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Continuing with our nocturnal exploration of the Rolex Learning Center at EPFL, one of our local universities … (part 1 is here).

Even though it was nearly 10pm, the place was still open and there were a few students studying inside. Standing in the middle of one of those open circular space, one can have a 360-degree view of who is in the building. We wandered into the campus, walked around underneath the ribbon-like structure, and even entered one of them.

This is what the EPFL’s press release said about the building:

The Rolex Learning Center is a large one room space. Five external patios, intimate court- yards are sympathetically landscaped with informal seating, providing outdoor relaxation areas for visitors and students. …  The floor undulations and curved patios not only softly divide the different programs but also connect in a gradual and calm manner.  …  Spread over one single fluid space of 20,000 sq meters, it provides a seamless network of services, libraries, information gathering, social spaces, spaces to study, restaurants, cafes and beautiful outdoor spaces. It is a highly innovative building, with gentle slopes and terraces, undulating around a series of internal „patios‟, with almost invisible supports for its complex curving roof, which required completely new methods of construction.

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The undulating structure looked like a landed spaceship – Close Encounter of the Third Kind-like, or it is a bioweapon research center.  The light and the glass walls gave everything inside a whitish green, eerie Sci-Fi look – that’s the impression we had that night.

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One of the major engineering issue that had to be resolved was the issue of building “perforated shells” – which gave the Swiss cheese appearance of the building (aerial view which I cannot provide, but see the official video below). Due to its unconventional form, the actual construction is an entire story of its own.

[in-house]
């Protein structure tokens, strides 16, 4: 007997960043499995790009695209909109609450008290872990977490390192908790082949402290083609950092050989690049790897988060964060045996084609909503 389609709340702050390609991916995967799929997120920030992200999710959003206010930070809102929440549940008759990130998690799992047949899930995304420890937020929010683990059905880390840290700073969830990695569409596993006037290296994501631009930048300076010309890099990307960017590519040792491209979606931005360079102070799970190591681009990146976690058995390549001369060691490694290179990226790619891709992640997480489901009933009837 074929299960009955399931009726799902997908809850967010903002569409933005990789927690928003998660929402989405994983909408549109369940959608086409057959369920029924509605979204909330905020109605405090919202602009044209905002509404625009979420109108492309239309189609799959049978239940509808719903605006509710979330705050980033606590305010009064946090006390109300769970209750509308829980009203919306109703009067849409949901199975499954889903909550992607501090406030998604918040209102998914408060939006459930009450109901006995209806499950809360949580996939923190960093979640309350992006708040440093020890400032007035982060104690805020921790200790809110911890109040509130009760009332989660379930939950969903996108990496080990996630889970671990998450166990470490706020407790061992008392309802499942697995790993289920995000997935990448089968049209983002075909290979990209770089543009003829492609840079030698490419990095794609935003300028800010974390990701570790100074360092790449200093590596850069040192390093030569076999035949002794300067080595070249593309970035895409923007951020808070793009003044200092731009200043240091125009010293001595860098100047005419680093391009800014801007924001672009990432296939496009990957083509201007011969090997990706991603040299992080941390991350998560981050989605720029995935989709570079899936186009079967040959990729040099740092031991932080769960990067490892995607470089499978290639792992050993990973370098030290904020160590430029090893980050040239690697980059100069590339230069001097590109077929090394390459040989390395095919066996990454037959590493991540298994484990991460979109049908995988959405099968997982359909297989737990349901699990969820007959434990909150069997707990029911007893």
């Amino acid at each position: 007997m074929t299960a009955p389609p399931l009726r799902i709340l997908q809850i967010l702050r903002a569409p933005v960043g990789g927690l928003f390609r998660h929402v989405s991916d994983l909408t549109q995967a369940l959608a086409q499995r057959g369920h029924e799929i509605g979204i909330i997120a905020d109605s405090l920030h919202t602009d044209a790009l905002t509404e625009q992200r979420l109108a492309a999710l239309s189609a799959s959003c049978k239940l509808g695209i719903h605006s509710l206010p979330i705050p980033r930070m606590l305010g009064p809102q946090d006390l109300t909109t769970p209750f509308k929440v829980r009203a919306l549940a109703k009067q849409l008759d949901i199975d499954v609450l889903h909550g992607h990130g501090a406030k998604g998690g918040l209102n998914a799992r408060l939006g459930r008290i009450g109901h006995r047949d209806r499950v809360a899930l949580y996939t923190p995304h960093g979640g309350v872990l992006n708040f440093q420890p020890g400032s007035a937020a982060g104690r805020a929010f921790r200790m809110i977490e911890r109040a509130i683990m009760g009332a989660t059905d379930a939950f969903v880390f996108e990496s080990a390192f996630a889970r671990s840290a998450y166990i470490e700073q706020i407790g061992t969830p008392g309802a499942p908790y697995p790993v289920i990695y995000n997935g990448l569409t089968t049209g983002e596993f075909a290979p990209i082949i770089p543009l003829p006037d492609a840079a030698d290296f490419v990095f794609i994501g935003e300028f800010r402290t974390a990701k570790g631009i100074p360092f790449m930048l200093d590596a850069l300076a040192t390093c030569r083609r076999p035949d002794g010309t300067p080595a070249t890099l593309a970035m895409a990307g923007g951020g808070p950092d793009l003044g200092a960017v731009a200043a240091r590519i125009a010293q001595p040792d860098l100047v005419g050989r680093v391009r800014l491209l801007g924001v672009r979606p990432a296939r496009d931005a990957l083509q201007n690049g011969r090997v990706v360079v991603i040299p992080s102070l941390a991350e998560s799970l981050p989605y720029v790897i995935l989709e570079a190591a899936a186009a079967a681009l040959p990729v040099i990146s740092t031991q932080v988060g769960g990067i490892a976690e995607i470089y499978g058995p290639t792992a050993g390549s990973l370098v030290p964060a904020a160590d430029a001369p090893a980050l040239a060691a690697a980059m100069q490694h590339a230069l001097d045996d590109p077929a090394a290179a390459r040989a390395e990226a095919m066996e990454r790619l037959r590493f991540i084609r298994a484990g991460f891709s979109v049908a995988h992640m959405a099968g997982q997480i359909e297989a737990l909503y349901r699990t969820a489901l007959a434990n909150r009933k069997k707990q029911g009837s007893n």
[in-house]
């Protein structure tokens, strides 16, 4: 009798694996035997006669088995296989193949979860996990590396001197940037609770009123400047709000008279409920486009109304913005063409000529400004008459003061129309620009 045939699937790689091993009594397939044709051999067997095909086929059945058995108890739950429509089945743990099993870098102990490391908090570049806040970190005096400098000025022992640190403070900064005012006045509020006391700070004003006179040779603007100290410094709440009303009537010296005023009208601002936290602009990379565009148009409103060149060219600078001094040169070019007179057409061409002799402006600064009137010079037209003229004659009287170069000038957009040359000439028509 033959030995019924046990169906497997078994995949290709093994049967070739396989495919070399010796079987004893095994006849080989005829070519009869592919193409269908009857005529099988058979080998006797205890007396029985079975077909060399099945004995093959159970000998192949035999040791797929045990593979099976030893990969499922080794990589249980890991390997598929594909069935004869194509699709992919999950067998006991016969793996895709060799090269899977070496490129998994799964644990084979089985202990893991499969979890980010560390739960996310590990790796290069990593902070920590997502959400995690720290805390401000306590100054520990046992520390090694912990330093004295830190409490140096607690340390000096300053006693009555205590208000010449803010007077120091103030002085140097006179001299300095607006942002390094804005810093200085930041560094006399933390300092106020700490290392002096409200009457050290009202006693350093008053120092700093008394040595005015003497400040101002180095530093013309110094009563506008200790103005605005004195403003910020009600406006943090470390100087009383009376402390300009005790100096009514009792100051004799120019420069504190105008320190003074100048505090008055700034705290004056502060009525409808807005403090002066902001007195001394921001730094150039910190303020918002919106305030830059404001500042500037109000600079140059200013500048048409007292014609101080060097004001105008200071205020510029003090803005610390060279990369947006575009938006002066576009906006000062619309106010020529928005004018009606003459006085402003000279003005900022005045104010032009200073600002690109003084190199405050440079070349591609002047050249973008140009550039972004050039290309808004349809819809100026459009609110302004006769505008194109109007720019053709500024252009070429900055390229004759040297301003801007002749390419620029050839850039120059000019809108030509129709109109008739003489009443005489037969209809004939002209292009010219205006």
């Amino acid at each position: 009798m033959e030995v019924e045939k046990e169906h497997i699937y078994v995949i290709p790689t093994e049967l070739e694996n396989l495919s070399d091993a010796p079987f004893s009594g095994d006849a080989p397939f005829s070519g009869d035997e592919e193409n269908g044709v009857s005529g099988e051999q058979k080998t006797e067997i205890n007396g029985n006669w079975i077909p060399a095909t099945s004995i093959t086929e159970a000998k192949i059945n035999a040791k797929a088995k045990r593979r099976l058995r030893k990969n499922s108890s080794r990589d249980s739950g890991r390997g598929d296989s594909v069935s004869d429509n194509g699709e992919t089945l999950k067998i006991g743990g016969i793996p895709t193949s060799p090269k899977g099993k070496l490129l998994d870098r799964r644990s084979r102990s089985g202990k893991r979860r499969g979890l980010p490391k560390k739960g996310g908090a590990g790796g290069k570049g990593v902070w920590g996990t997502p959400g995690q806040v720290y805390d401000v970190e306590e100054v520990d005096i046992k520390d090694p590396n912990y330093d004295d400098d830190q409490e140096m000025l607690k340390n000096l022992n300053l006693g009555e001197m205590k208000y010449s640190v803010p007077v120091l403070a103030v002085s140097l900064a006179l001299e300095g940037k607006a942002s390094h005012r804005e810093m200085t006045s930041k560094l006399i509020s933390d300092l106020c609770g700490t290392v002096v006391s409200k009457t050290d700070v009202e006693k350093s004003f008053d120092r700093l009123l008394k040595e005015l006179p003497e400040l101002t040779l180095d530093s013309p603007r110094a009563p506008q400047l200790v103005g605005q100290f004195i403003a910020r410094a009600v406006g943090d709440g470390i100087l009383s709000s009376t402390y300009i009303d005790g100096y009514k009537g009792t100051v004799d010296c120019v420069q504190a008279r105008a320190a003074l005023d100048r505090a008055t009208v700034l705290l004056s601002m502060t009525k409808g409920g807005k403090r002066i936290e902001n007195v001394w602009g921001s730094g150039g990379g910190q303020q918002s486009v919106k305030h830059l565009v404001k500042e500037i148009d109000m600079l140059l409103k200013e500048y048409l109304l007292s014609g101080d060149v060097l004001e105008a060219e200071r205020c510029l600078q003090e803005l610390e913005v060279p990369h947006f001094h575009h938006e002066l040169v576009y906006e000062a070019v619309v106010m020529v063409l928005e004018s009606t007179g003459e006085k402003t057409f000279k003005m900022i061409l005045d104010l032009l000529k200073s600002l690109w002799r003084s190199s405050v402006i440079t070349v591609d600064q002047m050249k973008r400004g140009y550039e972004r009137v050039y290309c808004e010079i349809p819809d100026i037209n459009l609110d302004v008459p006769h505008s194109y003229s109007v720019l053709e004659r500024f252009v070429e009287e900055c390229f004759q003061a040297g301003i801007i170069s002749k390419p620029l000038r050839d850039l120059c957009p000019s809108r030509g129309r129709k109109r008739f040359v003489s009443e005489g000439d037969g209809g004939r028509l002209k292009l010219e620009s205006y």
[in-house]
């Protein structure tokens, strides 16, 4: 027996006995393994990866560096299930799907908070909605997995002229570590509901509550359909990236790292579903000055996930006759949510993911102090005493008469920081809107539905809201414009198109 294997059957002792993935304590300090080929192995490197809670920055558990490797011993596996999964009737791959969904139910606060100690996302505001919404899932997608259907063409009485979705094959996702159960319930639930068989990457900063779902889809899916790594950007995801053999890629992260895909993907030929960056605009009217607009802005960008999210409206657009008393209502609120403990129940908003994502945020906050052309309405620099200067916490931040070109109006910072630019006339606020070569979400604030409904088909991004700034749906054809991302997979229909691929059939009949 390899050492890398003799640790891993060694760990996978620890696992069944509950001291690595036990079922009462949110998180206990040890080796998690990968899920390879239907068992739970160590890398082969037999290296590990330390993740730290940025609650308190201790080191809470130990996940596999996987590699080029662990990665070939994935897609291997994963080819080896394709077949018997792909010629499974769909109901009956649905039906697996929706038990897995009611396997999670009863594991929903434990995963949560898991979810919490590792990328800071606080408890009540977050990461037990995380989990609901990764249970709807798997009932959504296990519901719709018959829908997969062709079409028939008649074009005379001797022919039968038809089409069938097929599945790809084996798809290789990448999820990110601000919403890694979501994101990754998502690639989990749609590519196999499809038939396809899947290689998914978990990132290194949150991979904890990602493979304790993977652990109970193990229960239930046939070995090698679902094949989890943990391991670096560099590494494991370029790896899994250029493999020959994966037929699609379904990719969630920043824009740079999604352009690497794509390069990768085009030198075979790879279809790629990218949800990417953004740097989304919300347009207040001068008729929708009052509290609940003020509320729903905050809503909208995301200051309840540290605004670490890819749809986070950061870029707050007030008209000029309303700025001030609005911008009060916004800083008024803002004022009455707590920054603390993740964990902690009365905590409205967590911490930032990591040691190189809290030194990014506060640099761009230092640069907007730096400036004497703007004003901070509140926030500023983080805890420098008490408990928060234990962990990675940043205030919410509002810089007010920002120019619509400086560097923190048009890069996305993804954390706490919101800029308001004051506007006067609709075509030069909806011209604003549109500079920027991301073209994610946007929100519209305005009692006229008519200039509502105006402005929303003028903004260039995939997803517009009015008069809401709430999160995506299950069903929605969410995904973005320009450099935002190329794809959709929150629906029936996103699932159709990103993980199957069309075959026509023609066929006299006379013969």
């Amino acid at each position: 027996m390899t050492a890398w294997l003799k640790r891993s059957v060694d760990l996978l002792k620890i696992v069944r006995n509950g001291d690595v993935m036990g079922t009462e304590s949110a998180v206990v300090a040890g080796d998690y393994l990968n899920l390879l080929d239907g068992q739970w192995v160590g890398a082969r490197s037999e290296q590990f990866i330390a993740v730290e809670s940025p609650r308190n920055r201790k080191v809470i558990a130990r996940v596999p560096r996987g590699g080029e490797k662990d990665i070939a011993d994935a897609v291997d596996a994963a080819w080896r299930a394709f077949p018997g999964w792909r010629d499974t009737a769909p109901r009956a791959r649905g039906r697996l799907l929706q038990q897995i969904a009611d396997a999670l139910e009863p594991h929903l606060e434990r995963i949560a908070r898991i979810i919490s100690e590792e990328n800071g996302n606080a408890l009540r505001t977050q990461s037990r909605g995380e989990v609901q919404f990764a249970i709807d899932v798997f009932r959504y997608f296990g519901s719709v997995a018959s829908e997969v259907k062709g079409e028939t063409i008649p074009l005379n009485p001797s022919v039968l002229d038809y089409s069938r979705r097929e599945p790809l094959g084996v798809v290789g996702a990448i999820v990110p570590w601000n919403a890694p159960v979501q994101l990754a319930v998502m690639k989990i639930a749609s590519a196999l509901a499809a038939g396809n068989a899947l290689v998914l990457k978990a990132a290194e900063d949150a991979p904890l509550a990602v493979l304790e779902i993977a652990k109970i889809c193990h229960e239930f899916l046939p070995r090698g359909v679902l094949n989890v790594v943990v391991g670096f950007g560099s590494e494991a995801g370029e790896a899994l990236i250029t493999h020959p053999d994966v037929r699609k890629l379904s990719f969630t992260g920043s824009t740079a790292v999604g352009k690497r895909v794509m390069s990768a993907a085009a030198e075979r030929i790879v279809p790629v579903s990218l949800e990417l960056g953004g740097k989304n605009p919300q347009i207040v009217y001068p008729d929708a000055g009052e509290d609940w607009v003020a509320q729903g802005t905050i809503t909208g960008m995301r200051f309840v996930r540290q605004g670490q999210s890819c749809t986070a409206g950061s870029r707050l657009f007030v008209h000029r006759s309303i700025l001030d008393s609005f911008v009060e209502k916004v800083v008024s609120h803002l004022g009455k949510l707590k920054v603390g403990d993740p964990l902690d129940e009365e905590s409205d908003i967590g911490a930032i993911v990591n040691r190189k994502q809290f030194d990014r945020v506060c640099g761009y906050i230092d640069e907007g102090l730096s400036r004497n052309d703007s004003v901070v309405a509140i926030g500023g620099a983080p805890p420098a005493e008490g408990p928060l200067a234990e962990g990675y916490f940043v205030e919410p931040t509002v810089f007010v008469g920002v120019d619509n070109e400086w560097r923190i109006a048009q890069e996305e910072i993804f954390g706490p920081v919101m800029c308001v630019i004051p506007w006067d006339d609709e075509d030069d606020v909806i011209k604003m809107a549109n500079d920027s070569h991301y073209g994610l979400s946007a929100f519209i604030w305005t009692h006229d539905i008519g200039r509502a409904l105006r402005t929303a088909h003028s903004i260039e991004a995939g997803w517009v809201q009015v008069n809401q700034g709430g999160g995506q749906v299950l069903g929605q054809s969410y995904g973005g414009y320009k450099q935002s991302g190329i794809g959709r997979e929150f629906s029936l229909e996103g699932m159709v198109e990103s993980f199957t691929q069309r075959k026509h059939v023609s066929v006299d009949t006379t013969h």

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In the beginning, one rhetoric question that was asked about investing into such a building was that, given the efficiency of electronic information distribution, why should students physically come to a building to retrieve those information – why build a library ?

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The building has been called many things during its construction: the pancake, the slice of cheese, the gadget, the layered cake of difficulties, the bad example and the Rolling Center. I suppose it can be a really good space for skateboarding too. I will return to look at the building and see how it is being used, now that almost three years have passed since its opening.

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This is the official video.

To read more, here is a link to an article by the New York Times about the building.

When writing this in 2013, I was aided by a book “Rolex Learning Center” published by EPFL press (whose office is  inside the building), a gift from a professor at EPFL. This hard back book appears to be out of print now.


But an English guide is apparently in print.



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